Daughters To Have Equal Rights To Father's Properties

The Supreme Court ruled that daughters will have equal rights to their father's properties that come under the Hindu Undivided Family.

In a landmark ruling that will bring relief to many across the country, the Supreme Court on August 11 ruled that daughters will have equal rights to their father's properties that come under the Hindu Undivided Family (HUF). The top court said that this right is applicable to daughters from the moment of their birth regardless of whether they were born before or after the Hindu Succession Act (HSA), 1956 was amended in 2005.

This means the apex court's judgment has retrospective effect in granting rights to daughters. The top court's verdict came on a batch of appeals where the issue of whether the amended act in 2005 granting women equal rights to inherit ancestral property would be applicable retrospectively.

The top court's verdict came on the heels of it's own conflicting verdicts. In 2016, it had decided against retrospective effect (in Prakash v Phulwati) while two years later, it ruled the opposite in Danamma v Amar.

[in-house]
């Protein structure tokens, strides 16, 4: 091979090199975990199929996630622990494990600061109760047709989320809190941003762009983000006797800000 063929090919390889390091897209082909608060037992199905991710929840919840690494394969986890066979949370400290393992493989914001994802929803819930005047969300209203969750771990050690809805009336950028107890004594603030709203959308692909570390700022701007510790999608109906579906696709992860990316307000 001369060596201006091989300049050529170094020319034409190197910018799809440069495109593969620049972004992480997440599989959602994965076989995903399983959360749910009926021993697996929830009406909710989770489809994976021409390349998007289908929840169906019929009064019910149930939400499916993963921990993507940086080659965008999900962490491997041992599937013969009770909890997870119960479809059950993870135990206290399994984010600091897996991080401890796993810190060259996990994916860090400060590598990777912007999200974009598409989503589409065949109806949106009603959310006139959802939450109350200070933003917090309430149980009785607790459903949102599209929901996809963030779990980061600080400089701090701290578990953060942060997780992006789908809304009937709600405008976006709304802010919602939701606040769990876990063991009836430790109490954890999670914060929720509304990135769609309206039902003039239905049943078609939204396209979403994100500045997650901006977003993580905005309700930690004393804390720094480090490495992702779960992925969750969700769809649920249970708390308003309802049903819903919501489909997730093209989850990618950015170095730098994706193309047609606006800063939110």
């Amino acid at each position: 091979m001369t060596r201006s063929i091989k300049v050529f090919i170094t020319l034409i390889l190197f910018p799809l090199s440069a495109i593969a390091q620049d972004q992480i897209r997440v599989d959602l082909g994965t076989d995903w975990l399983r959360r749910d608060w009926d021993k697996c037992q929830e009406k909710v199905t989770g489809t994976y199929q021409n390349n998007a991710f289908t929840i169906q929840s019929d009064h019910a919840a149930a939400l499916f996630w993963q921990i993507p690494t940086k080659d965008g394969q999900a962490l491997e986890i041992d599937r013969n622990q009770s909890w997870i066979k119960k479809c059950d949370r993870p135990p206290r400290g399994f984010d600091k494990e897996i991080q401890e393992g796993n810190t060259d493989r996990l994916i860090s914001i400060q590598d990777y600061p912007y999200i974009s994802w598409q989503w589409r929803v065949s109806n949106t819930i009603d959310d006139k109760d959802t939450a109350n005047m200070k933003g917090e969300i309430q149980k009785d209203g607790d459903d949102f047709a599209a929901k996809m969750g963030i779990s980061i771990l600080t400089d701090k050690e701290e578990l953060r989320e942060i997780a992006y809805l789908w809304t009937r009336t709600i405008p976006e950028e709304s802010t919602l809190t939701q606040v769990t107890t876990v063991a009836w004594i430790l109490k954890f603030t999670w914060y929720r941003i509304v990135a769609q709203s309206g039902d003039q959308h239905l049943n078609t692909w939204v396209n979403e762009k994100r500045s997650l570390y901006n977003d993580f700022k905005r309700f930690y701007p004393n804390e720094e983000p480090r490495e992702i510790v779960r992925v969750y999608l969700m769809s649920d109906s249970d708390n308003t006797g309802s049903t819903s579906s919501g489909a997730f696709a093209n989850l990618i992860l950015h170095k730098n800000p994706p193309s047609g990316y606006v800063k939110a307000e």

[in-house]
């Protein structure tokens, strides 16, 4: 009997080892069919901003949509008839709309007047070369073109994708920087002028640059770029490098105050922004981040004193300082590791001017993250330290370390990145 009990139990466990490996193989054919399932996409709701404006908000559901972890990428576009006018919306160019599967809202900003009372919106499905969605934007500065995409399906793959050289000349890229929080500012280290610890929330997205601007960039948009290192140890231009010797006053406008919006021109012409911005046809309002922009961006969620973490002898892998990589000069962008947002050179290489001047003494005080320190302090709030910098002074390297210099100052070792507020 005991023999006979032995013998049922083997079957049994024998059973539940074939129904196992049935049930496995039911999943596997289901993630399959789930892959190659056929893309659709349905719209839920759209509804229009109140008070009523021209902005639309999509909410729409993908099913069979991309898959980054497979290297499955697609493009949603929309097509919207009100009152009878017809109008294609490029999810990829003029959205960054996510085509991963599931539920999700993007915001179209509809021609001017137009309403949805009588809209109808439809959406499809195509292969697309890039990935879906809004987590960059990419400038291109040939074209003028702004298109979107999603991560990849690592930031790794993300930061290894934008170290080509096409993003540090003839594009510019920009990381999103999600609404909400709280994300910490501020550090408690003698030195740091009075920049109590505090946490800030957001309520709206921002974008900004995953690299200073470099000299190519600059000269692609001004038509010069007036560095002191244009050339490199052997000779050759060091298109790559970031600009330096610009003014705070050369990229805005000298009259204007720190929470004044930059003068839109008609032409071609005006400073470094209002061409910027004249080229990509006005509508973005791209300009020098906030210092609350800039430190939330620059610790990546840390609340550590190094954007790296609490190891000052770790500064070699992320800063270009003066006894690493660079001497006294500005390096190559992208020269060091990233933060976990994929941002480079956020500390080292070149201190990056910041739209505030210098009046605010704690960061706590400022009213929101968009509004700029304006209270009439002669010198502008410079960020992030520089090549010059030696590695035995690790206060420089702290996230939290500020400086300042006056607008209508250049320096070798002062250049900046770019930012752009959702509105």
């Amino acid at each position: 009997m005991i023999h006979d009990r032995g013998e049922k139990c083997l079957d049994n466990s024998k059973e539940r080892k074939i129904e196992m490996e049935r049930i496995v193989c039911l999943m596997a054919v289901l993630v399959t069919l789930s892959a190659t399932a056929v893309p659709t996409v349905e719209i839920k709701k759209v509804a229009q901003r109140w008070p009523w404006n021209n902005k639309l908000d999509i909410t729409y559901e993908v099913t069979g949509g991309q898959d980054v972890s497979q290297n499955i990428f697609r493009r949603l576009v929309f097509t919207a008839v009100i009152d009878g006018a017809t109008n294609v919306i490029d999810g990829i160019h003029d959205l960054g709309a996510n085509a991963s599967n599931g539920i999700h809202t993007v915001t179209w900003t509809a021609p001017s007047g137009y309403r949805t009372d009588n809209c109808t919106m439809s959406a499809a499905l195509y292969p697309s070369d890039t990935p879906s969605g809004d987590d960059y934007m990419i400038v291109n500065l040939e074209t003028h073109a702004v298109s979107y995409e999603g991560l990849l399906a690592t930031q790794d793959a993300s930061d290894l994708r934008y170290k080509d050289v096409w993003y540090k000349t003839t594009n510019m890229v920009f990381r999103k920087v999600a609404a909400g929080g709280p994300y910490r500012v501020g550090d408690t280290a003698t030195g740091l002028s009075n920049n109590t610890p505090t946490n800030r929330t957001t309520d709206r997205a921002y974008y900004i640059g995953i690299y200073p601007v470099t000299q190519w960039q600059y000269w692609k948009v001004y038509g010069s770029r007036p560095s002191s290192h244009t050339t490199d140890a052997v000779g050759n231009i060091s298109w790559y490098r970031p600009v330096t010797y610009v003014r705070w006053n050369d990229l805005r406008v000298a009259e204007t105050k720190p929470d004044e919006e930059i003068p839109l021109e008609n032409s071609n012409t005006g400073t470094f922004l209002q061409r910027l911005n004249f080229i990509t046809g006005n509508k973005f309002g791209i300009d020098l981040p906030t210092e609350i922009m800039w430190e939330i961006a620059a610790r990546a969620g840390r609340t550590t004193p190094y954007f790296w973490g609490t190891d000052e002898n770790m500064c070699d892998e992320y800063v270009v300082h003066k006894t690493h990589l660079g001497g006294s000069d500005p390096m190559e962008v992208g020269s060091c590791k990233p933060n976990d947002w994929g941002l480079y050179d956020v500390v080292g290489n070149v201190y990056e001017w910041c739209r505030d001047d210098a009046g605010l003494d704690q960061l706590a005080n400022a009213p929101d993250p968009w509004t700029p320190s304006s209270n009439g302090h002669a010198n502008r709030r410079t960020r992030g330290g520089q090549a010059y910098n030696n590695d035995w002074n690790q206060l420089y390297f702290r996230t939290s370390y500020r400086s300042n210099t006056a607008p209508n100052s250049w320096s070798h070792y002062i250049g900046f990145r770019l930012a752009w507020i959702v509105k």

"Daughter is always a loving daughter for the rest of their life and one cannot deny them their rights," Justice Arun Mishra said. Thus answering the reference before them, the apex court said, "Daughters cannot be deprived of their right to equality conferred by Section 6 of the Act."

The top court also directed trial courts to decide on the pending matters within six months.

This law is curtailed in those cases which were disposed prior to December 20, 2004 -- a cutoff date provided for in Section 6(1) of the Act.

The three-judge bench which also comprised Justices S Abdul Nazeer and MR Shah further ruled that property that has been orally partitioned cannot be accepted as a statutorily recognized effect as a duly registered document is.

Barring "exceptional cases where plea of oral partition is supported by public documents," a plea of partition based on oral evidence alone" cannot be accepted and is likely to be "outrightly" rejected.

Updated On: 2020-08-19T14:06:30+05:30
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